The wheelwrights who’ve been in the business for 700 years – and who work for The Queen

Mike and Greg Rowland hold a royal warrant from The Queen to keep her carriages in trim – and it's a true family business. Victoria Marston caught up with them. Pictures by Richard Cannon.

At Mike Rowland & Son Wheelwrights and Coach-builders, it really is a family affair.

Mike, aged 80, started out mending wheels for gypsy caravans and set up the business in 1964 in Colyton, east Devon, after serving his apprenticeship in nearby Honiton.

His son Greg, 47, originally embarked on a career in the army, after which he worked as a blacksmith. However, the family business lured him back in and he eventually took his place by his father’s side.

©Richard Cannon/Country Life

Although Mike’s own father wasn’t a wheelwright, his forebears were and the trade can be traced back in the family for almost 700 years. Greg has unearthed a record from 1331, when one of his ancestors made a great wagon for St Peter’s Cathedral in Exeter — the grand total for the work came to 7s and 10d. Today, the clientele is even more illustrious: Rowland & Son holds a Royal Warrant and, together with a firm in Kent, shares responsibility for maintaining The Queen’s carriages.

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A lack of repeat business will always be an issue – ‘when we mend something, it doesn’t break’

The youngest member of the company is George Richards – at 20, he is the youngest qualified wheelwright in the world. George is not a relation, but, as a seventh-generation carpenter, it’s no less in his blood.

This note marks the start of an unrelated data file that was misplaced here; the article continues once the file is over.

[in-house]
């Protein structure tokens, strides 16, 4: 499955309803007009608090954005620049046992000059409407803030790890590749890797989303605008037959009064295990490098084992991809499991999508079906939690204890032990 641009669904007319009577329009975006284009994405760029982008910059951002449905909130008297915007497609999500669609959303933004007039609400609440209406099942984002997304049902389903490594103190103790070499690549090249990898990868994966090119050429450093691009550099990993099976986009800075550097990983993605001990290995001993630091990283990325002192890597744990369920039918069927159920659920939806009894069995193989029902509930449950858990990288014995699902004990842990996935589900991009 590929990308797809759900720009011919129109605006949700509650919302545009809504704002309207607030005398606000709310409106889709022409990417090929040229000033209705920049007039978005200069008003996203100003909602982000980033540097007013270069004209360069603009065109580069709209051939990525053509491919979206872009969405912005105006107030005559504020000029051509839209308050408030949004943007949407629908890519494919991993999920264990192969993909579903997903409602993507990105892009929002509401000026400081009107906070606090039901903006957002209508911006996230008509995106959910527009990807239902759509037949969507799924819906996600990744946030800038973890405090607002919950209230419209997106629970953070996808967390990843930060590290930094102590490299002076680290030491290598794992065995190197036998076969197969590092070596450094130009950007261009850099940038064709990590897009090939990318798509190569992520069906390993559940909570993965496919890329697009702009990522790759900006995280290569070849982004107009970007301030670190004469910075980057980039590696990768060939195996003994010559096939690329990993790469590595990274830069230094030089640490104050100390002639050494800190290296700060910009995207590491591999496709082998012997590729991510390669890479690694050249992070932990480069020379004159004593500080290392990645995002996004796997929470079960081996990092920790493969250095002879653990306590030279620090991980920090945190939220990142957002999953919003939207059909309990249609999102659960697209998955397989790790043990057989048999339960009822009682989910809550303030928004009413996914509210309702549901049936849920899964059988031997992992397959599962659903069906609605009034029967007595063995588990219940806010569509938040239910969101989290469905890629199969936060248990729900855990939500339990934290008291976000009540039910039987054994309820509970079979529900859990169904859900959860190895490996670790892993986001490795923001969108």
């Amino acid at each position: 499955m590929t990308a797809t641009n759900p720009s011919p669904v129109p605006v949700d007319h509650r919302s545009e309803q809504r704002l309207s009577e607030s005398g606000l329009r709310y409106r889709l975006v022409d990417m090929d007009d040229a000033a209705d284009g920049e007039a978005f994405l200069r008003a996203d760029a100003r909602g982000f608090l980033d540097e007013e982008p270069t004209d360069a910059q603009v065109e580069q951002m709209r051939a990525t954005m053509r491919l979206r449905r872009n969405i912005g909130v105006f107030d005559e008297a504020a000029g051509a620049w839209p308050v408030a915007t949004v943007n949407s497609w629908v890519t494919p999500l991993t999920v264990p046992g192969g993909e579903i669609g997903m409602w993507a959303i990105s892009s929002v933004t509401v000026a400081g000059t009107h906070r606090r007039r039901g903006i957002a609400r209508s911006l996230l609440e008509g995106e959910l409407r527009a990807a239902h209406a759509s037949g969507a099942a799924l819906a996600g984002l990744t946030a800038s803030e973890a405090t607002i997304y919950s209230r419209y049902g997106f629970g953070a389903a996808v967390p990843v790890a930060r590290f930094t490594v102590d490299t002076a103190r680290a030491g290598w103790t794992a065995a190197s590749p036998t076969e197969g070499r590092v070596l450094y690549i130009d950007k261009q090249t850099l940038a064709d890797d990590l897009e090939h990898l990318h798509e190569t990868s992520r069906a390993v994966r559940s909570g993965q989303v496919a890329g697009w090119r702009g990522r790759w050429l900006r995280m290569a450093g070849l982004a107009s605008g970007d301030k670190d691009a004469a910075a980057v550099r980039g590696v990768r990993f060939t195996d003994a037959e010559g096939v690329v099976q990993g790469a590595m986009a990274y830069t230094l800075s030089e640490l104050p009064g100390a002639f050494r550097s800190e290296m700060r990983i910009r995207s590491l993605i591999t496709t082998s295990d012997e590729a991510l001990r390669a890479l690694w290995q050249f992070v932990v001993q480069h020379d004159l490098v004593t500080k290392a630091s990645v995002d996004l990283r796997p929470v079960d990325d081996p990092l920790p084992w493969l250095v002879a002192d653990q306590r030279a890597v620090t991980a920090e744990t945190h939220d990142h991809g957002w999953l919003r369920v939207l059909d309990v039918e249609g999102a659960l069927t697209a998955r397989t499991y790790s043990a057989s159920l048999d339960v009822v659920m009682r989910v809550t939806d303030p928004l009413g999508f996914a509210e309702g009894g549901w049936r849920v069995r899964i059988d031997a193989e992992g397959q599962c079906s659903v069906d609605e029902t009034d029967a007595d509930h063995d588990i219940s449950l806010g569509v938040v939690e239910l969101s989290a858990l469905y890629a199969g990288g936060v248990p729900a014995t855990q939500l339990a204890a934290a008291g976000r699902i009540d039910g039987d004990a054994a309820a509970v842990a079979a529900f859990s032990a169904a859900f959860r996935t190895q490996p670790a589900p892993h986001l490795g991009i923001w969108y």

He first appeared asking for work experience and completed an apprenticeship here through Exeter College – the Rowlands only became aware of this plan when they received the forms in the post. ‘If anyone wants it that much, you give them a go – and he’s got the skills to back it up,’ says Greg.

Mike Rowland, still working aged 80 ©Richard Cannon/Country Life

The Rowlands earnt their stripes as wheelwrights before progressing to making vehicles and it’s this skill that is now at risk. ‘People don’t restore wagons any more as they’re not worth much,’ laments Greg.

A lack of repeat business will always be an issue – ‘when we mend something, it doesn’t break’ – but this also creates a pleasing element of diversity.

‘Every job is different, so you never stop learning,’ Greg enthuses. ‘I always say I’m 25 years into a 50-year apprenticeship.’

You can find out more about Mike Rowland & Son at